Highly lustrous jute fiber sometimes creates problems and considered a defect.
Also known as a “gunny shoe”, is an inexpensive bag, historically made of hessian (burlap) formed from jute, hemp, or other natural fibers. The name “gunny” derives from the word goni (“thread, fibre”), a Tulu word from the language spoken in Mangalore. Modern sacks are often made from man-made products such as polypropylene.
Gunny Trades Association
The largest Association in Kolkata and controls practically the whole gunny market. The Gunny Trades Association was established in 1925 as a non-profit sharing company. Today, there are 666 members of this Association including gunny merchants, dealers, shippers, jute mills and jute brokers. The main object of this Association is to regulate the business in manufactured jute goods and to arbitrate in matter of dispute relating to this trade.
The tactile qualities of a fabric, e.g., softness, firmness, elasticity, fineness, resilience and other qualities perceived by touch.
A jute defect caused from badly damaged rotten or tendered fibers.
In Hemming process, the raw edges of sacking cloth cut pieces are shown by folding it with sewing machine.
In Herackle sewing the sides of sacking cloth cut pieces are shown to make a complete bag.
Hessian (or Burlap)
A single warp plain weave jute fabric weighing from 4.5 oz to 18 oz a yard ( 139.5 gm to 434.0 gm per metre) with a normal basic width of 40″ (101.60 cm) being manufactured in various widths and weight / area, up to a maximum of 500 g/m2. The colour of the fabric requires as a rule that it should be manufactured from good quality “white” jute.
Hessian Canvas Tarpaulins
Canvas is a closely woven cloth of fine texture, weighing from 14 oz to 24 oz a yard of 37″ width (434 gm to 744.1 gm a metre of 94.0 cm width). Tarpaulins weigh between 15 oz and 18 oz a yard of 45″ width (465.1 gm and 558.1 gm a metre of 114.3 cm width).
Hessian tapes and gaps
They are made up with hessian cloth, woven with gaps at regular intervals and the cloths cut between the gaps to make small width taps.
These types of yarn are good, clean and free from specks with high lustre. For manufacturing this type of yarn, clean and defect free jute is required. To make this type of yarn clean and defect free jute is required.
Hessian weft yarn is cleaner and softer than hessian warp yarn. So for hessian weft clean fibre is required, but fibre of lower strength can be used to hessian weft yarn.
Hydrocarbon free jute cloth
This cloth is fabricated by treating jute with vegetable oil. It is a hessian fabric, hydrocarbon free cloth, widely used for packing different food materials, cocoa, coffee, peanut beans etc.
It is the resistance to fracture when certain localized load is applied to the specimen. This is of two types Notched and Unnotched.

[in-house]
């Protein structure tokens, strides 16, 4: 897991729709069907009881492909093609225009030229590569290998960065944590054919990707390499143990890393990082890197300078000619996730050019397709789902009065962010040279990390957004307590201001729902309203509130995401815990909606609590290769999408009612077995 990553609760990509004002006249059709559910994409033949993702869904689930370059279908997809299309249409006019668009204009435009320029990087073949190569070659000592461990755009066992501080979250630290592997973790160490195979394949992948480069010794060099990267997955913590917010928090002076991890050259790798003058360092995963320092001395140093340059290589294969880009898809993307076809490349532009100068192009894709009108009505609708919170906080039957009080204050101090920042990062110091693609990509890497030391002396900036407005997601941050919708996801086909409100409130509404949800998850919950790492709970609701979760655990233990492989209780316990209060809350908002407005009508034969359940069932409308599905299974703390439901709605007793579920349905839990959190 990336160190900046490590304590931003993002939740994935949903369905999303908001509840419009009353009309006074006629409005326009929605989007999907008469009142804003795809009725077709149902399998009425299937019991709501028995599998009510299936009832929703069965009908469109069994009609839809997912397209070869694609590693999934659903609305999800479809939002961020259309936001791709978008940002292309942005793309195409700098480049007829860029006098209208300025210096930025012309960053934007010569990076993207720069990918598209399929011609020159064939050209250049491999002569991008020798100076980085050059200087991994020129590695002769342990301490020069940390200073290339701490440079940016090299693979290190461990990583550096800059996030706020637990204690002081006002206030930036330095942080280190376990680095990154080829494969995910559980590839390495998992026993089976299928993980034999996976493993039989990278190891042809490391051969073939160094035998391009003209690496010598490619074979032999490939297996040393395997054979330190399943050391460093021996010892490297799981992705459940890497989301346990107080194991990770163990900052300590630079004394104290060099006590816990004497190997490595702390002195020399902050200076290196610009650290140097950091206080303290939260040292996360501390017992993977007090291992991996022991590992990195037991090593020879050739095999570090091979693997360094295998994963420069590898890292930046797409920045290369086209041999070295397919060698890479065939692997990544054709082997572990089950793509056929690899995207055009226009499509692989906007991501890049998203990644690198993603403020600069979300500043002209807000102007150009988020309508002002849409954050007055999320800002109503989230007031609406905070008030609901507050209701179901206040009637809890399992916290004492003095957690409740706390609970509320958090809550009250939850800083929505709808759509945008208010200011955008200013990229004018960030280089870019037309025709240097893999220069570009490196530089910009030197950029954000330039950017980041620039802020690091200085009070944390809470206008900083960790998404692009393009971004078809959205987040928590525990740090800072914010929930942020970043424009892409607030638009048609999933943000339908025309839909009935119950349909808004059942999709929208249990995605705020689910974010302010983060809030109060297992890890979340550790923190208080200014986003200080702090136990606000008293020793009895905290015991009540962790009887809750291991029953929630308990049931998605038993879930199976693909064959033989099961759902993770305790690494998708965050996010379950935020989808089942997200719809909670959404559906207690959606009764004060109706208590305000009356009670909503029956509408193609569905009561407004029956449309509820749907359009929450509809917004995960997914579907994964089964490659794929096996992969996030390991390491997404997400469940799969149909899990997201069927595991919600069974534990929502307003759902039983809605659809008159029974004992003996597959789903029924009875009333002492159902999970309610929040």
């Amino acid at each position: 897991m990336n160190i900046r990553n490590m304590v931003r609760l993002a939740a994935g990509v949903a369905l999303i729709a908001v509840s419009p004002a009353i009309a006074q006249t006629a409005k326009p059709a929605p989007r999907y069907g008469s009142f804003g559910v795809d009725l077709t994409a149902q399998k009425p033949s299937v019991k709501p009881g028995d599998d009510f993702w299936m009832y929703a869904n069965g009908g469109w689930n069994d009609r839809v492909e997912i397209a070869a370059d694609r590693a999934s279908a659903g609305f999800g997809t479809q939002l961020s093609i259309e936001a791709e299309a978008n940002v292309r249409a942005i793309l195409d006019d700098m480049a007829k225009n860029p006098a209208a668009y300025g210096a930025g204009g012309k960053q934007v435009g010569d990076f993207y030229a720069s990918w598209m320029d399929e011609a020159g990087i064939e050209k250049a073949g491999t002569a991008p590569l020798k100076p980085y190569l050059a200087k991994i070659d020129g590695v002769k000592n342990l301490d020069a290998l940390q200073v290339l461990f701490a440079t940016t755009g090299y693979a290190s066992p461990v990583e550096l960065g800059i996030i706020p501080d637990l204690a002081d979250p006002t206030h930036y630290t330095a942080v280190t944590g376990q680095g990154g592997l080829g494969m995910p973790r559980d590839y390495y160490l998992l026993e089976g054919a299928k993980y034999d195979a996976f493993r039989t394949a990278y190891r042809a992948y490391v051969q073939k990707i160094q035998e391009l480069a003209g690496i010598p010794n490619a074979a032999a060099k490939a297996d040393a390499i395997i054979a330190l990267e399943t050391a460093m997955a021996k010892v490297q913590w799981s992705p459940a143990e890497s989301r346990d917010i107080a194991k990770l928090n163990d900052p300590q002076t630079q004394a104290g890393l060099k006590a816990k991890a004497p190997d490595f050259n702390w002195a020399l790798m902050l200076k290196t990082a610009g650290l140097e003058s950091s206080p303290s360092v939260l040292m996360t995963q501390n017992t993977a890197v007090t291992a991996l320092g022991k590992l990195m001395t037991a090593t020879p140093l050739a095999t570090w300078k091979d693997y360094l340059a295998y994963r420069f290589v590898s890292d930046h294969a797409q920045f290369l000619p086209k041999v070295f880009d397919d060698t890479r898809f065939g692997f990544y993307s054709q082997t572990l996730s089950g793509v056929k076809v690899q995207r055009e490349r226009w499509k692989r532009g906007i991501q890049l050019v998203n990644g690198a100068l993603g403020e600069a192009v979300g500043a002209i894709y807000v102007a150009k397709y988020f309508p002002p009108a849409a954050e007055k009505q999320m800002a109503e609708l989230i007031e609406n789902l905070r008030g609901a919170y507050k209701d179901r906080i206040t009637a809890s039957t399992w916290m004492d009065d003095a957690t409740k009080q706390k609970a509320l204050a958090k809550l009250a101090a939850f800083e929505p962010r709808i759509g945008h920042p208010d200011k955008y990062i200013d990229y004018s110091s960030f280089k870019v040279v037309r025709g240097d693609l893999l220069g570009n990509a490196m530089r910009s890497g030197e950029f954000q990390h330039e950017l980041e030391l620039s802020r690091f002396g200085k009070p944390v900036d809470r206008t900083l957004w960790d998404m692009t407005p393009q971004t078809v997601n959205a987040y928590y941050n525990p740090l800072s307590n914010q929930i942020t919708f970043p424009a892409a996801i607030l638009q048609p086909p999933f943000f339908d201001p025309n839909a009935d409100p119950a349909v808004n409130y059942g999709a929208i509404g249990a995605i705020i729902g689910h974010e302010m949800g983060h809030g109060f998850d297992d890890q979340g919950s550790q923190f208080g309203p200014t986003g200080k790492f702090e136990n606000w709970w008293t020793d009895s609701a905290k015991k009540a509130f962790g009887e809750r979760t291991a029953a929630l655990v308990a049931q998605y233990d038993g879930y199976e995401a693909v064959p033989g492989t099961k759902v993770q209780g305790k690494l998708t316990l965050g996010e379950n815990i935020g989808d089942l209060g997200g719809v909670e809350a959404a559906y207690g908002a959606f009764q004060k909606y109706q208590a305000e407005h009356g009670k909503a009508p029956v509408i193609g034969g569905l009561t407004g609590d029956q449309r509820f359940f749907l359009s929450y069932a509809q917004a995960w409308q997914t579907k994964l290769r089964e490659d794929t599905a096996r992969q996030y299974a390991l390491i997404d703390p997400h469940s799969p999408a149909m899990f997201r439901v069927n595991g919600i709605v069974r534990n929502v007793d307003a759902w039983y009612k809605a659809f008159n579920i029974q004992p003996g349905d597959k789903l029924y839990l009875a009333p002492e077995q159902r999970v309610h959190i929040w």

Indian Jute Industries’ Research Association (IJIRA)
Established in 1937, the first co-operative R & D organisation in India to render services to the Indian Jute Industry and Government Agencies who were promoting Indian Jute in domestic market as well as exporting to the other countries. Today, they are the premier Institution on research and development of Jute and allied fibers in India.
The synergistic improvement of a total system’s strength created by the introduction of a geotextile (good in tension) into a soil (in compression but poor in tension) or into other disjointed and separated material.
Institute of Jute technology (IJT)
Established on 20th February, 1947 and jointly founded by University of Calcutta and Indian Jute Mills’ Association with the main object of imparting knowledge of jute technology and training of students
International Jute Study Group (IJSG)
An intergovernmental body set up under the aegis of UNCTAD to function as the International Commodity Body (ICB) for Jute, Kenaf and other Allied Fibres. The International Jute Study Group (IJSG) is the legal successor to the erstwhile International Jute Organisation (IJO), which was established to administer the provisions and supervise the operations of the Agreement establishing the Terms of Reference of the International Jute Study Group, 2001. The IJSG formally entered into force on and from 27 April 2002 with the completion of the process of Definitive Acceptance/Acceptance by the Governments of Bangladesh, India, Switzerland, and the European Community representing its all member countries.
A long, soft, shiny plant fiber that can be spun into coarse, strong threads. Jute is one of the cheapest natural fibers, and is second only to cotton in amount produced and variety of uses. Jute fibers are composed primarily of the plant materials cellulose and lignin. The fibres are obtained from the bast layer of the plants Corchorus Capsularis and Corchorus Olitorius. Commercially, jute is divided into two main classes, White Jute generally being associated with Corchorus Capsularis, and dark jute with Corchorus Olitorius. Each of The these classes is further sub-divided into numerous grades denoting quality and other characteristics.